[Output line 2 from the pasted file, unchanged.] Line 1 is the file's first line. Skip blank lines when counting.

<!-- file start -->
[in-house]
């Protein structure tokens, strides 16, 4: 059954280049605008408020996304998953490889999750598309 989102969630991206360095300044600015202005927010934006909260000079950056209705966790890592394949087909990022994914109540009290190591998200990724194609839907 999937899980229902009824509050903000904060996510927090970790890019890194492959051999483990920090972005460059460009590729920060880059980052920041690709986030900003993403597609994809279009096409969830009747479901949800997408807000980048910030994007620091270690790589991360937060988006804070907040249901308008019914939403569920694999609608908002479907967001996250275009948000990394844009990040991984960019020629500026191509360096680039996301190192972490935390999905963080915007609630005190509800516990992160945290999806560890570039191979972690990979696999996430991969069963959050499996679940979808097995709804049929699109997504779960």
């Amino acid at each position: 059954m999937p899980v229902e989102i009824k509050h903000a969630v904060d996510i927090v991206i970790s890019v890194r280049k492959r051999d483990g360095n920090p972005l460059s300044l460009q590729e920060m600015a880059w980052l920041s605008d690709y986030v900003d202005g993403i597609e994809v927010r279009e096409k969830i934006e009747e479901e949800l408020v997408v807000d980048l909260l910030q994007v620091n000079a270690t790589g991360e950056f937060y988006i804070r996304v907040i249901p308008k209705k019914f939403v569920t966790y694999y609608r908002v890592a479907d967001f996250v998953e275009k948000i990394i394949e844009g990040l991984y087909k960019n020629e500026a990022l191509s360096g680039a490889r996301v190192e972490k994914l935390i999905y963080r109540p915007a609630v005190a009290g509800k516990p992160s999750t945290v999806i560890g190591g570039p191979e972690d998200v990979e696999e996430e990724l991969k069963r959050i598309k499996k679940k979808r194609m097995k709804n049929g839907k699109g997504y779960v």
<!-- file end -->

């Protein structure tokens, strides 16, 4: 059954280049605008408020996304998953490889999750598309 989102969630991206360095300044600015202005927010934006909260000079950056209705966790890592394949087909990022994914109540009290190591998200990724194609839907 999937899980229902009824509050903000904060996510927090970790890019890194492959051999483990920090972005460059460009590729920060880059980052920041690709986030900003993403597609994809279009096409969830009747479901949800997408807000980048910030994007620091270690790589991360937060988006804070907040249901308008019914939403569920694999609608908002479907967001996250275009948000990394844009990040991984960019020629500026191509360096680039996301190192972490935390999905963080915007609630005190509800516990992160945290999806560890570039191979972690990979696999996430991969069963959050499996679940979808097995709804049929699109997504779960």